By Tyler Clifford
NEW YORK (Reuters) - New York has launched its largest tourism advertising campaign in history. John F. Kennedy International Airport bustles again with foreign passengers. The holiday season promises peak travel cheer, with more visitors on streets and in stores.
But souvenir shops, horse carriage drivers and small businesses that rely on vacationers said it could take weeks, or longer, to revive their fortunes, especially to robust pre-pandemic levels.
"I'm just pessimistic, that they're not going to return in the way people think they will," said Daniel Zambrzycki, the owner of Gifts on the Square in Times Square, one of the world's most-visited tourist sites. "It's a snail-pace progression."
International tourists bring something different to New York than domestic travelers, city tourism officials said. They tend to spend more, stay longer, and bring a mix of cultures, accents and attitudes that reinforce its cosmopolitan feel.
How and when New York tourism emerges from the pandemic after U.S. curbs on foreign travel were eased on Nov. 8 is something that business owners, city officials and other top tourist destinations are closely watching.
Vijay Dandapani, chief executive of the Hotel Association of New York City, sees the country's most populous city as a litmus test for tourism in the rest of the country.
"New York is the biggest destination," he said. "Many stop here and go on to other places."
Current forecasts are not encouraging. This year, NYC Co, the city's tourism agency, expects total visitor spending of $24 billion, down from about $47 billion in 2019.
Just 2.8 million foreign visitors are expected this year, a far cry from the record 13.5 million in 2019, when they accounted for 20% of all visitors and half of the spending.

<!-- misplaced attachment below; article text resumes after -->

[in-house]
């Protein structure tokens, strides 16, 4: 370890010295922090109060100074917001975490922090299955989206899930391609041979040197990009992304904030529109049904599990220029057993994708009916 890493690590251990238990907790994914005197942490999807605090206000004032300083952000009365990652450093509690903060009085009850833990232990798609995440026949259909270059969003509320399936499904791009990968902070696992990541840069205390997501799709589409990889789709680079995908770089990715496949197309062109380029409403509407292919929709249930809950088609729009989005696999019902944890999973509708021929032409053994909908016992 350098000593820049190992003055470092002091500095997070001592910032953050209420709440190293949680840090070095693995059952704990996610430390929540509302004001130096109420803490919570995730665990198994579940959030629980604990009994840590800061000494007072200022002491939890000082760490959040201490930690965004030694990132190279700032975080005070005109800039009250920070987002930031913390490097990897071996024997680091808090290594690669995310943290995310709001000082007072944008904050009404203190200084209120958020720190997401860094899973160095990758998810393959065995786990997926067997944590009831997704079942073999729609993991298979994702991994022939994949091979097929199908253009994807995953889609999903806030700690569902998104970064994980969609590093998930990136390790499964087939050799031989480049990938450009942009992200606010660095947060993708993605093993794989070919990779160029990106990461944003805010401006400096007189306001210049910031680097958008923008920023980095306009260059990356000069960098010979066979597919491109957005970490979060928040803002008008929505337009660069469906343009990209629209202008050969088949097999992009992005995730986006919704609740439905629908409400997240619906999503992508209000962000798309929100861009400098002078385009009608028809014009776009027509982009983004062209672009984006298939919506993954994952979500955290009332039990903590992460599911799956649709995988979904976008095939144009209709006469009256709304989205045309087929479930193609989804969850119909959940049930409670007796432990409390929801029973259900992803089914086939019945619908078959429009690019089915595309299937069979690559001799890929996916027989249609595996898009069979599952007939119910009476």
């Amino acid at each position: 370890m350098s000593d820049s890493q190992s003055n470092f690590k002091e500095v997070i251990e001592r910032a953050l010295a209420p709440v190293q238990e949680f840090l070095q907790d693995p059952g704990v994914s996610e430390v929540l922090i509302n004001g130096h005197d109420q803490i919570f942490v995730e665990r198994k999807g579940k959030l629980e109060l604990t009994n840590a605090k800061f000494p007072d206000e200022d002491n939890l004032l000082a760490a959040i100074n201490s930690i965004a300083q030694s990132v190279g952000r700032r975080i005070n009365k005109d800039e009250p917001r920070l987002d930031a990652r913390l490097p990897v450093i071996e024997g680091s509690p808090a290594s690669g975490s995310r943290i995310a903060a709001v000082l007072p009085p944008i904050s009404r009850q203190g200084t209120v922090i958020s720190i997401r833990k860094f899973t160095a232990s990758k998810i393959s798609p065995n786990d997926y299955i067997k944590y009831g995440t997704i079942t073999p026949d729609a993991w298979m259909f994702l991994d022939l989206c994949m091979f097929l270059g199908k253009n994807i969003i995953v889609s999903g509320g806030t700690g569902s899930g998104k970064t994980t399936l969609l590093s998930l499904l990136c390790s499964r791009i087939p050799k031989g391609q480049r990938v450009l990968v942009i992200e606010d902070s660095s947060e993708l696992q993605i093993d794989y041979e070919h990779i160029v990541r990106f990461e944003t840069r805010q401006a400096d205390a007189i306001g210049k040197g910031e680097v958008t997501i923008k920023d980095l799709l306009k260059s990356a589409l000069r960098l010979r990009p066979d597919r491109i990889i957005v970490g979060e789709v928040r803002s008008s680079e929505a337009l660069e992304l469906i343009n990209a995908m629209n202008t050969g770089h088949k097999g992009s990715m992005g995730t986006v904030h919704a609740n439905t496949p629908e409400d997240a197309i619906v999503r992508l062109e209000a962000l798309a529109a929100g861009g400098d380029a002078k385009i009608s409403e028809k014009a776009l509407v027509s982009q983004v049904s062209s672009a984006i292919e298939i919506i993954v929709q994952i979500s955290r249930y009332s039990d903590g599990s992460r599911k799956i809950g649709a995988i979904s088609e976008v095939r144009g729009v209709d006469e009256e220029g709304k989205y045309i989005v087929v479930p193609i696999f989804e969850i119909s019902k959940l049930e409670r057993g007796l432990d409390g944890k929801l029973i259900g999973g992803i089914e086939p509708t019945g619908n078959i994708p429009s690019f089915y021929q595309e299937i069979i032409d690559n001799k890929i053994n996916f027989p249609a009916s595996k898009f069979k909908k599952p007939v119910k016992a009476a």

International visitors could triple to 8.5 million next year, NYC Co spokesman Chris Heywood said. But a rebound to 2019 levels may not come until 2025, two years after domestic travel is expected to recover.
By comparison, it took five years for international tourism in the city to fully recover following the attacks on Sept. 11, 2001, according to the agency.
'IT TAKES TIME'
Some souvenir stores in the Times Square area closed for good after pandemic restrictions shut down discretionary travel from much of the world, making parts of New York feel like a ghost town. While pedestrian traffic has picked up since the summer, shops that remain are operating through uncertainty.
Zambrzycki, for one, worries that spikes in crime and homelessness since the pandemic began in March 2020 will deter some foreign visitors.
He said revenues at his store remained down 65% from 2019. He has no immediate plans to restore store hours or enlarge his four-person staff - half the number in 2019.
Jalal Alif, who manages a shop called I Love NY by Phantom of Broadway, also sees no quick surge in customer traffic.
"It takes time," Alif said, standing in the middle of the nearly empty store. "It's not going to be the same like before."
To jumpstart a rebound, NYC Co has launched a $30 million tourism campaign, its largest, with $6 million dedicated to key international markets, including the United Kingdom, Canada, Mexico, Brazil and South Korea, Heywood said.
"Our goal really is to create urgency to book now and ensure that New York is at the top of the priority list for international travel."
About 20 blocks north of Times Square, Kieran Emanus has offered rides through Central Park in his horse-drawn carriage for decades. Like a visit to the Statue of Liberty, the experience is on the bucket list of many out-of-town visitors.
Emanus enjoyed a modest uptick in bookings in the first week after restrictions were lifted. A good day before the pandemic would have had six carriage bookings on weekdays and 12 on weekends, he said. Now, "if you get eight on a weekend day, you are very happy."
But there are hopeful signs.
Six groups from Britain were among Emanus' recent customers, he said. "I hadn't seen an English person since the pandemic."
(Reporting by Tyler Clifford in New York; Editing by Richard Chang)